CHATTANOOGA, TN (April 25, 2017) — Winners of the first UT CORNET Awards in Cancer Research for the University of Tennessee system, announced today, included Cuilan (Lani) Gao, PhD, Assistant Professor of Mathematics, University of Tennessee at Chattanooga.
Dr. Gao and her collaborating researcher Manish K. Tripathi, Assistant Professor of Pharmaceutical Sciences at UT Health Science Center, had their project selected for funding along with two other projects. Dr. Gao and Mr. Tripathi’s research project is entitled The Role of lncRNA-NRON and NFAT in CRC Health Disparity. The project studies a divergent trend in mortality rates between African American and Caucasians with colorectal cancer over the last 40 years. The Gao-Tripathi team is looking at cellular and molecular mechanisms that dictate how the disease behaves and progresses in underserved populations.
Other projects selected for funding today were:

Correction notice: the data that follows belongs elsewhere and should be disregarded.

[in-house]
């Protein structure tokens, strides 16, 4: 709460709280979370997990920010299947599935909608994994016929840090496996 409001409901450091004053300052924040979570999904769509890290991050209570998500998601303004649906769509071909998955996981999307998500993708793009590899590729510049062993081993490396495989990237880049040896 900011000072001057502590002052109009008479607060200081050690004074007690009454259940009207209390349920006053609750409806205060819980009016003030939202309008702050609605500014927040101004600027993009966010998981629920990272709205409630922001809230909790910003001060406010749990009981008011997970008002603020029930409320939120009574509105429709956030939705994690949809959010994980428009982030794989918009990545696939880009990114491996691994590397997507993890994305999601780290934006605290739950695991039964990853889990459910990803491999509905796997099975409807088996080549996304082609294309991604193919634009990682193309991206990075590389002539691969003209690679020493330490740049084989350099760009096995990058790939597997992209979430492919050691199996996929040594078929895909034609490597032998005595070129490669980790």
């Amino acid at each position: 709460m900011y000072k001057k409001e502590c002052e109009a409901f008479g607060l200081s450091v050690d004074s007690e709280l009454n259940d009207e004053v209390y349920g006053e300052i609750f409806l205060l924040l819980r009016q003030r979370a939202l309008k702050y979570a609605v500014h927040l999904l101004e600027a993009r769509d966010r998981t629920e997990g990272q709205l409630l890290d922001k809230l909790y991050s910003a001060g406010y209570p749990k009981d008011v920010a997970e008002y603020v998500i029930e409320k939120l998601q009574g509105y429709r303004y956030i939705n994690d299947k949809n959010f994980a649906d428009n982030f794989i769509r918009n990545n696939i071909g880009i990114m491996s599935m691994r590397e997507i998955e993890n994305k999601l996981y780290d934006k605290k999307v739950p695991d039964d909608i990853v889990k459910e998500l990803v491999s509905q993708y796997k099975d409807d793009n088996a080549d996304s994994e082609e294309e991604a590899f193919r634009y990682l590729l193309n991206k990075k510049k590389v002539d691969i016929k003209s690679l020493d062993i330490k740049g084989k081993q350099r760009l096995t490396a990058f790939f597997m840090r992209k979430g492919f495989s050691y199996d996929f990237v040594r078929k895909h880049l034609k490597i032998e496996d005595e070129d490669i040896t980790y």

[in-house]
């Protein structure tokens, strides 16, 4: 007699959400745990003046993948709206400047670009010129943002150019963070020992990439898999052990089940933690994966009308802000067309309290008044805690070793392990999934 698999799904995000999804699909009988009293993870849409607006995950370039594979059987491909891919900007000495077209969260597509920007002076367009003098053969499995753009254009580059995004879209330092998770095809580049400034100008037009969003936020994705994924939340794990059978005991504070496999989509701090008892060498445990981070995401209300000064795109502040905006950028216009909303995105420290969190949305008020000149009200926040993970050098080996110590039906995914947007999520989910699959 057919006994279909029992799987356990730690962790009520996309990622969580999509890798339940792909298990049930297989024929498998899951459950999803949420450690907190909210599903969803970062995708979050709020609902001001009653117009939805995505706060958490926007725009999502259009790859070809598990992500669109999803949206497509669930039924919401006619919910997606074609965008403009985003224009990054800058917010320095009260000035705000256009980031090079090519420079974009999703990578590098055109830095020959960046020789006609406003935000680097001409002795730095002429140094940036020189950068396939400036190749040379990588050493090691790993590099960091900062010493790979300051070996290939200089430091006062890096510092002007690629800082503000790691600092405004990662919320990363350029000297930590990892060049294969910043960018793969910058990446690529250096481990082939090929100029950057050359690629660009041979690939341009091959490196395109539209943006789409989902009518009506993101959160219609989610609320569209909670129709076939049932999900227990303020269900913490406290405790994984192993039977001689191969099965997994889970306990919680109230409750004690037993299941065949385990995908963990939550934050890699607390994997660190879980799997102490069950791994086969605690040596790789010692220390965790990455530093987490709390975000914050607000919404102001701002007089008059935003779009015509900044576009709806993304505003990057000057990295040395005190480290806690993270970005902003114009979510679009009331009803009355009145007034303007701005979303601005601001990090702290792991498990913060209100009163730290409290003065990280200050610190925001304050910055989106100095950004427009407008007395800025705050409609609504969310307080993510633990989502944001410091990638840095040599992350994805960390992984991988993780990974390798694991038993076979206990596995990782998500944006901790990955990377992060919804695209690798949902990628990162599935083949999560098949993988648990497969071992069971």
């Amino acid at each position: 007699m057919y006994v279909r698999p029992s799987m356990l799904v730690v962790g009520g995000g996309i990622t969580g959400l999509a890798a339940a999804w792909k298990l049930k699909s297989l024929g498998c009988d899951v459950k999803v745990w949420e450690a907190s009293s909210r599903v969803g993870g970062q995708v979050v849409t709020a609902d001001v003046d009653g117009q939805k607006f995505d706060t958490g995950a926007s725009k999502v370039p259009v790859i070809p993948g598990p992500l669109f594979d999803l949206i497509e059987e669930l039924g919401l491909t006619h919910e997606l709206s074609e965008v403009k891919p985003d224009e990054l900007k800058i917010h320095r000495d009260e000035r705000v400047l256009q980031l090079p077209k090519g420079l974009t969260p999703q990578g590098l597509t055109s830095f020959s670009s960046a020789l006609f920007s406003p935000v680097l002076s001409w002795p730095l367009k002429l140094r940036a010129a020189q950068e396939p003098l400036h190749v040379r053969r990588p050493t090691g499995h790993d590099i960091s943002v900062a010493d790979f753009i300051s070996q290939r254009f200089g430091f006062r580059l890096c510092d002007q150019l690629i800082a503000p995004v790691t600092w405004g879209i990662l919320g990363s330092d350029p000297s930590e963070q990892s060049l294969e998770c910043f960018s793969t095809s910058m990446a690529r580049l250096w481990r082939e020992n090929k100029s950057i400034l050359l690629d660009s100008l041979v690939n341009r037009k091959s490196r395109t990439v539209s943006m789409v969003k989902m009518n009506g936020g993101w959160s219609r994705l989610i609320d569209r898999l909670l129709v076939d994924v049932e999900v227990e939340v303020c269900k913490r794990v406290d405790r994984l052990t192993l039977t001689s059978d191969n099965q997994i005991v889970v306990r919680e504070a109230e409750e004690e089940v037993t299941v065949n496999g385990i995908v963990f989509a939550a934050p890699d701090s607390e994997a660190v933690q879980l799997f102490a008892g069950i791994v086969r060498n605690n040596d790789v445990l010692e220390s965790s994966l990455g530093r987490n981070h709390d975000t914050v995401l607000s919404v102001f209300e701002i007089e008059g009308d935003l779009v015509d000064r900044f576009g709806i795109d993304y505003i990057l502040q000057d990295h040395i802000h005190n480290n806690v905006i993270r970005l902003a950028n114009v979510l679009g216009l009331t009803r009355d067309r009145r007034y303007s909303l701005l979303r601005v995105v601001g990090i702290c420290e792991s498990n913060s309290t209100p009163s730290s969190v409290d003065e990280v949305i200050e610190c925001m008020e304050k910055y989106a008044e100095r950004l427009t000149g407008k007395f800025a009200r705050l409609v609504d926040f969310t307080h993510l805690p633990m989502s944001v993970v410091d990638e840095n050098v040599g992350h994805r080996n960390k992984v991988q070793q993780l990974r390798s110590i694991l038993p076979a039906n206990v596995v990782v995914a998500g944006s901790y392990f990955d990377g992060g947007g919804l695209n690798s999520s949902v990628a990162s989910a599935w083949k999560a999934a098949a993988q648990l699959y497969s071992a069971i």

- Real-time Autobioluminescent Imaging of NF-kB and Wnt Signaling Activities and Their Synergistic Co-activation in Cancer: Steven Ripp, Research Associate Professor at the Center for Environmental Biotechnology at UT Knoxville, and Zhaohui Wu, Assistant Professor of Pathology and Laboratory Medicine at UT Health Science Center. The team will develop light-emitting human cancer cell lines whose maturation toward tumor growth can be monitored in real time within live animal models using sensitive imaging cameras. The research will help scientists learn about cancer progression and screen new cancer-fighting drugs.
- Dual Therapeutic Nanoplatform Delivery for Effective Breast Cancer Treatment: Hwa-Chain Robert Wang, Professor of Biomedical and Diagnostic Sciences at the UT Institute of Agriculture, and Murali M. Yallapu, Assistant Professor of Pharmaceutical Sciences at UT Health Science Center. This project will help develop a treatment for triple negative breast cancer, a form of cancer that is highly aggressive and difficult to treat with traditional medicines. Wang and Yallapu will combine two USDA-approved medicines in a new nanoformulation that will specifically target the tumor cell and result in minimal side effects.